People with HIV are not often tested for hepatitis C virus (HCV) infection, according to the American Clinical Infectious Diseases. The retrospective study examined screening practices in seven areas of care between primary and 2000 2011. The frequency of testing increased, but the practice varies considerably among sites, and in some cases individuals with high-risk behavior were often not tested for HCV.
"Testing for HCV incidence varies between sites and the improvement in the frequency of screening is also variable, underscoring the need for US-based guidelines to inform practices of HIV," the authors write.
An editorial in the same journal issue reinforces the importance of early diagnosis of HCV in people with HIV.
Many people with HIV have a high risk of infection with hepatitis C. The injection drug use is a recognized risk factor for acquiring HCV and there is also an epidemic of sexually transmitted HCV among patients with HCV gay men in some cities in Europe and USA.
American guidelines recommend that people with HIV are at high risk of HCV should be considered for annual screening for antibodies against HCV. However, the definition of high risk is unclear and practices of current tests are unknown. Due to this uncertainty, a group of researchers has developed a retrospective study involving 70.000 people with HIV who received primary care in seven sites across the United States and 2000 2011. They measured levels of screened using antibodies or HCV RNA tests as requirements for care, and for people who did not have HCV as standard, levels of subsequent tests. Factors associated with testing were also analyzed, and the researchers also examined whether elevated levels of liver enzymes (ALTs) - a possible indication of recent HCV infection - caused additional diagnostic tests.
The rates of screening in people recently enrolled for care were good with 85% undergoing tests with antibodies or HCV RNA tests within three months after you connect to a carrier. But analysis of 9000 people who do not have HCV and who remained in care for at least one year showed that only 56% had no additional screening during the monitoring of HCV.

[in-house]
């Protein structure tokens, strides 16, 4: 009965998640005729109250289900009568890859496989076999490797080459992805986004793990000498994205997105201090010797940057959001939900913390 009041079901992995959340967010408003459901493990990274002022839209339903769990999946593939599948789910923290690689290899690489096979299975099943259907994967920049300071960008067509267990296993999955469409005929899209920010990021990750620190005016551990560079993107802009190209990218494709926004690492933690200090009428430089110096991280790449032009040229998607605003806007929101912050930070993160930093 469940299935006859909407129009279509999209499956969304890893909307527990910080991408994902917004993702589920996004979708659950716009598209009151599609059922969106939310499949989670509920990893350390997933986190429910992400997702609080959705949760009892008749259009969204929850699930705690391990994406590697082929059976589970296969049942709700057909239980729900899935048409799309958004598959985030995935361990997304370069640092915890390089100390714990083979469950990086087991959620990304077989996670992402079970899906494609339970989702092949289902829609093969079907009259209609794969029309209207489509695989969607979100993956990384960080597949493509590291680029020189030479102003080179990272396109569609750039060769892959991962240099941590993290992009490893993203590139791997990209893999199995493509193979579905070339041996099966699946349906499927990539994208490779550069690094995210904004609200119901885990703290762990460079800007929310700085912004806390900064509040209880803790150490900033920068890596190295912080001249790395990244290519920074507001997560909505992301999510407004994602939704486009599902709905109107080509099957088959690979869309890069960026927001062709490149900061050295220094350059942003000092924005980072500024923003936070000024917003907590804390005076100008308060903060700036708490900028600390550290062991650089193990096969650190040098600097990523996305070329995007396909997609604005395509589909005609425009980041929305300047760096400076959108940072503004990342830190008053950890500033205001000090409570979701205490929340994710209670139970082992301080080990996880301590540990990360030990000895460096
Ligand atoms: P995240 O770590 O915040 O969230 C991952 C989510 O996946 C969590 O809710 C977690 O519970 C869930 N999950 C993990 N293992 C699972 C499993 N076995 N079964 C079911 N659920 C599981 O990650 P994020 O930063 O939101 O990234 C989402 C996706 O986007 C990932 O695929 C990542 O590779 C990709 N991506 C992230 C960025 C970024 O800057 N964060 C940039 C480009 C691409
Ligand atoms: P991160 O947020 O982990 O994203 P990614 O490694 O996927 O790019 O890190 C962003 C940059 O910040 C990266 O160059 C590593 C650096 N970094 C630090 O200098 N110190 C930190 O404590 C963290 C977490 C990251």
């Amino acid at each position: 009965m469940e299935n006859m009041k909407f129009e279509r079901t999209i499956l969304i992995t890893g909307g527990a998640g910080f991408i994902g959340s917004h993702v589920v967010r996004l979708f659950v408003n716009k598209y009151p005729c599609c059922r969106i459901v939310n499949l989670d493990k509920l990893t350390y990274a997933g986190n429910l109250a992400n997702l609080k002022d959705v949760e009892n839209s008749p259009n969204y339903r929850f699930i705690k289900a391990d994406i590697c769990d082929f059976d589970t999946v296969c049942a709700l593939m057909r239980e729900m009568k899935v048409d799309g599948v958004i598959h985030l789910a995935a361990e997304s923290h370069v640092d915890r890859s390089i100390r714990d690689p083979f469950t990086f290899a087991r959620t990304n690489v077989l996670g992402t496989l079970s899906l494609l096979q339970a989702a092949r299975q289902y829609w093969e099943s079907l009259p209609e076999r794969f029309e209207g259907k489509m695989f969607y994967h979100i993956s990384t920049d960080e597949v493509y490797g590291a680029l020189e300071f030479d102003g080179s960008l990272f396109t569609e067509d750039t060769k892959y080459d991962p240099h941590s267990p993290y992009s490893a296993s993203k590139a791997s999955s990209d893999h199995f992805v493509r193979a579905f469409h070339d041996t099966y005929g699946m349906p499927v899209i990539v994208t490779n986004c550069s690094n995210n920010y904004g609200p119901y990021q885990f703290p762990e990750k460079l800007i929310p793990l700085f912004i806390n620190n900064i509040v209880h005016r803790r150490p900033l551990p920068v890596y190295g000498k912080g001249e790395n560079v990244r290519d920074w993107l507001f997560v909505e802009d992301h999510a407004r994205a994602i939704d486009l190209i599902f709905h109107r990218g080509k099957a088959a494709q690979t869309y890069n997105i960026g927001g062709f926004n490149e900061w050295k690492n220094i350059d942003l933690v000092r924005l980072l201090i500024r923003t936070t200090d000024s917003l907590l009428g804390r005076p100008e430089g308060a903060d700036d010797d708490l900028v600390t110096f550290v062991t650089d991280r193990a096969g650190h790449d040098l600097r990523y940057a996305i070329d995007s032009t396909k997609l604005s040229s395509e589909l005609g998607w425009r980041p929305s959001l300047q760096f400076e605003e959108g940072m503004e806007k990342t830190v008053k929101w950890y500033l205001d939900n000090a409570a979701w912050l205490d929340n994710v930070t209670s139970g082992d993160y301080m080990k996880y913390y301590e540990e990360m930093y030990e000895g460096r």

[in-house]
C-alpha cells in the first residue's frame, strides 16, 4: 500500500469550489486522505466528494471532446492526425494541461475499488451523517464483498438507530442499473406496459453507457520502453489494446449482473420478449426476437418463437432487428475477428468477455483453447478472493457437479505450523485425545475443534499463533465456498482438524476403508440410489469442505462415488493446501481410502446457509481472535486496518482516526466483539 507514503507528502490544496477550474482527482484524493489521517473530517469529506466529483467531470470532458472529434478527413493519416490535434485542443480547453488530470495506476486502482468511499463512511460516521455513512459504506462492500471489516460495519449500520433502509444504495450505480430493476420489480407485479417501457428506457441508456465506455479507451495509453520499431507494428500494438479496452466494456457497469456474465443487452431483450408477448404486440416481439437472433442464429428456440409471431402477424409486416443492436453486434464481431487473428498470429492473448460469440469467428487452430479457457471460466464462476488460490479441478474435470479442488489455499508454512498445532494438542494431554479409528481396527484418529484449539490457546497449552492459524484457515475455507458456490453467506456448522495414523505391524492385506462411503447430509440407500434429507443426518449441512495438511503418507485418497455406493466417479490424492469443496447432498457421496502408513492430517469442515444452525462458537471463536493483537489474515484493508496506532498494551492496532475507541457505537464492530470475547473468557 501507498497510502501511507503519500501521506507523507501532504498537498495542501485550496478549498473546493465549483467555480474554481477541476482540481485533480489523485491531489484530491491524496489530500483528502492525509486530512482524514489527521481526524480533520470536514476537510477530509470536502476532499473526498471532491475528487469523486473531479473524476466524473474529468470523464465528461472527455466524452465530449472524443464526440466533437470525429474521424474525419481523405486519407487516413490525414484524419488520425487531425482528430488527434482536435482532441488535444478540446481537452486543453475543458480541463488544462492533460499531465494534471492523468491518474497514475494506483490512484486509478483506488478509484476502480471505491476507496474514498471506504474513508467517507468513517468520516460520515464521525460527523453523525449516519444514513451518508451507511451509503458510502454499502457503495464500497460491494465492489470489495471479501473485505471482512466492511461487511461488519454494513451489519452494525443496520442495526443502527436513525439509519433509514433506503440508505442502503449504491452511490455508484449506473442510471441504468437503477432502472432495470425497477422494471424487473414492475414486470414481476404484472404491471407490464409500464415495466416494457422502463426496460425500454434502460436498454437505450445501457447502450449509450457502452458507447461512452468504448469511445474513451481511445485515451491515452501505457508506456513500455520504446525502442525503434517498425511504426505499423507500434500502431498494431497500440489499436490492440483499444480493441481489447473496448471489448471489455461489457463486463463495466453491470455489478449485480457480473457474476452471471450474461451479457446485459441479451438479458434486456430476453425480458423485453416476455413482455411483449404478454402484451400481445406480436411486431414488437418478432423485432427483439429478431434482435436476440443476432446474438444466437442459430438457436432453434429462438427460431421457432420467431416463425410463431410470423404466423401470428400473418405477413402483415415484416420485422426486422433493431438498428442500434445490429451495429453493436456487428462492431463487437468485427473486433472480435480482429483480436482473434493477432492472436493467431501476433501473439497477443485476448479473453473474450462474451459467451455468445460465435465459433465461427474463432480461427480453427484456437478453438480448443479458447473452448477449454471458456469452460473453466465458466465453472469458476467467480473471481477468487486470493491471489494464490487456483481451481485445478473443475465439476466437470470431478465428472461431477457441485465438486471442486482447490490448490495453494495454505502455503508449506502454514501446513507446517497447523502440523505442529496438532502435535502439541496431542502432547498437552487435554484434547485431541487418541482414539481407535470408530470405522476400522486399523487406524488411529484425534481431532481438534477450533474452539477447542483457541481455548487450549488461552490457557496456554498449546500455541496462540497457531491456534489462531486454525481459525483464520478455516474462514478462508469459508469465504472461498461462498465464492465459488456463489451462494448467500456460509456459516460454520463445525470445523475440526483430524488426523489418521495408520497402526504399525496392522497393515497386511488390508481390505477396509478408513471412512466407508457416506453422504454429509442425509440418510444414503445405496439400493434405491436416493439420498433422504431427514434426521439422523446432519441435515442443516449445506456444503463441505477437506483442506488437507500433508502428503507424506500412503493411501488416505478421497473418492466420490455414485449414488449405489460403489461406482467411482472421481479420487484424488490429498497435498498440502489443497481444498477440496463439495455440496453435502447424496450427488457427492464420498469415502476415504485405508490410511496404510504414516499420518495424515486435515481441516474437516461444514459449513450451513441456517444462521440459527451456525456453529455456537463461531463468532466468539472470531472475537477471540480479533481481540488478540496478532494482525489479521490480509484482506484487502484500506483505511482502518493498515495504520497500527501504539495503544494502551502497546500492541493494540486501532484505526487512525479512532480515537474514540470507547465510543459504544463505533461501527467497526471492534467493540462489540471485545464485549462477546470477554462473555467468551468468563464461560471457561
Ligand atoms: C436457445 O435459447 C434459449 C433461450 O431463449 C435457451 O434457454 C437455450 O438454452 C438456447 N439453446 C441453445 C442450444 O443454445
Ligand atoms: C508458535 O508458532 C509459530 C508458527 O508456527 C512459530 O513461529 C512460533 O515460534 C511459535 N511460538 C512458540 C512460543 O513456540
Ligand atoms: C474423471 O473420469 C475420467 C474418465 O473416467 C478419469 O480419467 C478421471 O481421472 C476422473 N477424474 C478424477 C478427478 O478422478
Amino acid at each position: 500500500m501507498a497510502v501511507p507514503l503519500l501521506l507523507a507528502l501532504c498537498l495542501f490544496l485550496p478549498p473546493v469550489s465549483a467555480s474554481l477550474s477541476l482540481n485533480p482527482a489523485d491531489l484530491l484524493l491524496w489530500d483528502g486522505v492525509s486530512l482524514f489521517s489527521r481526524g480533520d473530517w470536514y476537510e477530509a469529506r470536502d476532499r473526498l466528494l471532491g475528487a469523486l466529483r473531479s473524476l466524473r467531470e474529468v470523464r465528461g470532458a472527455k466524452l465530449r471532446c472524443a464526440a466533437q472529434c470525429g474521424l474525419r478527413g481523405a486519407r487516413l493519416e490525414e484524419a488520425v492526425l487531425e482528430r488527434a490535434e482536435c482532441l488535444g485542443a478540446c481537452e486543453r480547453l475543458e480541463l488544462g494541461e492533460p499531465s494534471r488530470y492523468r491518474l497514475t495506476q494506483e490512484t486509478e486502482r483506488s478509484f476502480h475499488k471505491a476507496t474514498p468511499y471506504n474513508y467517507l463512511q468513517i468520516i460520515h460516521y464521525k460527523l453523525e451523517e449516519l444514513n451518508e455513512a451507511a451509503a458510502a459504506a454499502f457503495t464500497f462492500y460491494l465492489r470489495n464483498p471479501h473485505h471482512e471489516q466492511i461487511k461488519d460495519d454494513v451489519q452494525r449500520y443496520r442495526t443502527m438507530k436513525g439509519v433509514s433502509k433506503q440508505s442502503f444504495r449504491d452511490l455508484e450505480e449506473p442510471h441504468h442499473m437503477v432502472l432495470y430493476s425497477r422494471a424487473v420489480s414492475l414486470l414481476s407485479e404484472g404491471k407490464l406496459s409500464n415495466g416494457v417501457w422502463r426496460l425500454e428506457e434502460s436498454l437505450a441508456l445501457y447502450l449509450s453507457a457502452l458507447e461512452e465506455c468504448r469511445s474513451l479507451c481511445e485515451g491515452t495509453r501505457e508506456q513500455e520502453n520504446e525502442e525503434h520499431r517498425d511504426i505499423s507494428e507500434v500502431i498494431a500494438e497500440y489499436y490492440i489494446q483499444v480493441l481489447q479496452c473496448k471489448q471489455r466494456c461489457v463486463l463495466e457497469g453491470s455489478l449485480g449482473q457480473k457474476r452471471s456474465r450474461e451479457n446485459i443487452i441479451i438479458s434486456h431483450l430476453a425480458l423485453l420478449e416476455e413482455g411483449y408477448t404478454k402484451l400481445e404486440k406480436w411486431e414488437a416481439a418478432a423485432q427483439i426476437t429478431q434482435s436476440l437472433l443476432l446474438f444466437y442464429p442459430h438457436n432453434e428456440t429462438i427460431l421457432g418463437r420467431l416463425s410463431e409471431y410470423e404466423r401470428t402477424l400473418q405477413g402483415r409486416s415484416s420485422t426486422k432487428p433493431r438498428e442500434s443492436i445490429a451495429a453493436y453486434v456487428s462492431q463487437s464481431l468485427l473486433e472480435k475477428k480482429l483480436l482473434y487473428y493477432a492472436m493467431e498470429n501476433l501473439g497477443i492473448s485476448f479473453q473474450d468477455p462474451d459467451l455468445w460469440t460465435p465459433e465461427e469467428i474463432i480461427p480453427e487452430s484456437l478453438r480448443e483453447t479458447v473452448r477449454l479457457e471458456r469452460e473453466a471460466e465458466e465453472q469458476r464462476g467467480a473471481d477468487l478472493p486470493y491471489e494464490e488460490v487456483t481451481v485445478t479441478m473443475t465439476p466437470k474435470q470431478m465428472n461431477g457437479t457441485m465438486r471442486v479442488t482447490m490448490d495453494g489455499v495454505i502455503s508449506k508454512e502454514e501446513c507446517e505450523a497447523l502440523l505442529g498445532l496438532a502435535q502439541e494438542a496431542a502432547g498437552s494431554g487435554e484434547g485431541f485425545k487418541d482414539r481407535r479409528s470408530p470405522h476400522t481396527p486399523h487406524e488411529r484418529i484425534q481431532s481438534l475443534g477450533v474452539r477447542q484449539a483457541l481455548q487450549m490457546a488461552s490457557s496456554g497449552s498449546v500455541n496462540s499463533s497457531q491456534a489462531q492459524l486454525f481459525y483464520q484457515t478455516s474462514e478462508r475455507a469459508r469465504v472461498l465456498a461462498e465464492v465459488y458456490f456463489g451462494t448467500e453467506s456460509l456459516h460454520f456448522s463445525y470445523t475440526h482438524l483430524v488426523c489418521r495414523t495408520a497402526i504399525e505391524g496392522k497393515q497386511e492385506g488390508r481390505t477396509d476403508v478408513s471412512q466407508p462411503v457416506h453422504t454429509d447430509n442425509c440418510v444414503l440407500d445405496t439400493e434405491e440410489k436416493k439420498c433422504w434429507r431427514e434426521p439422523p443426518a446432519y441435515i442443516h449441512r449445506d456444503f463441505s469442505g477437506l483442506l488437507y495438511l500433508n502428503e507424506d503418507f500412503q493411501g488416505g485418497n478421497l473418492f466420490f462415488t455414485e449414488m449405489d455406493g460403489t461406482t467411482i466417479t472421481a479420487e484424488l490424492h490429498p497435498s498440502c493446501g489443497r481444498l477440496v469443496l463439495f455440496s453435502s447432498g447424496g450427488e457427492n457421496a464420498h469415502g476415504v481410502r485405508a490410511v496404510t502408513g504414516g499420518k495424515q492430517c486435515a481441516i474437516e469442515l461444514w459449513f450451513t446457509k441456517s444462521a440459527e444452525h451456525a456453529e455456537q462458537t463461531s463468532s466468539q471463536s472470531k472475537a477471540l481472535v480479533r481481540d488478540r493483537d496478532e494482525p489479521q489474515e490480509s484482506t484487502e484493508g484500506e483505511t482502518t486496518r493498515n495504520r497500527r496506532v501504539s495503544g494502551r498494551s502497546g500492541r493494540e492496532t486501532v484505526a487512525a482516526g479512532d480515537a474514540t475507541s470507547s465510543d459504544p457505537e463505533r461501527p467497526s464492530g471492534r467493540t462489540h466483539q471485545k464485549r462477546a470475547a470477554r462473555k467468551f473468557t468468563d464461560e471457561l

Rates of follow-up testing varied among sites from a low of 35% to a high of 79%.
A number of risk factors and clinical features were associated with testing for HCV during follow-up. These include reports of unprotected anal intercourse (OR = 1.31; 95% CI, 1.08-1.59); use of amphetamines (OR = 1.86; 95% CI, 1.42-2.44); have AIDS diagnosis (OR = 1.16; 95% CI, 1.04-1.31); and a history of non-HCV liver disease (OR = 3.41; 95% CI, 2.51-4.63). People who reported injecting drugs were more likely to be screened than gay men or heterosexual risk groups.
Surveillance in screening increased over time and between 2008 and 2011 index ranged between 0.24 screening and screening for people 0.63 year. The average number of screens per person also increased at most sites, as well as the proportion of people who underwent HCV testing at fixed periods.
"Supervision in screening for occurrence of HCV infection varies substantially between clinical sites - even among those who report high-risk features such as current use of amphetamines and anal sex with variable condom use," the authors note.
Screening for HCV in people with elevated ALTs was infrequent: only 27% of people with levels above 100 and one-fifth of those with measures above 400 iu / ml underwent HCV or RNA antibody tests within a period of twelve months. Screening rates were similar when the analyzes were restricted to gays or other men who had sex with men.
"It seems that providers in the United States do not routinely use ALT as a screening test for the occurrence of HCV," comment the investigators. They conclude that guidelines are needed to screen for HCV nationwide for people with HIV, "stating who should attend this screening, how often and which screening tests should be used."
Freiman JM et al. Current practices of screening for incident hepatitis C virus infection among HIV-infected, HCV-uninfected individuals in primary care. Clin Infect Dis, online edition, 2014.
Reiberger T Acute hepatitis C virus infection in HIV+ MSM: should we change our screening practice? Clin Infect Dis, online edition, 2014.
Translation SAMIRA JZOriginal in English: AIDSMAP Translation SAMIRA JZ
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I think people should be tested for HCV whenever they are found to be HIV-positive, as they are already tested for tuberculosis in similar cases
If you can and want. Support!
You may even think:
"It's so little!
But in the fight between the titans, a mere mortal will make a difference (1001 nights)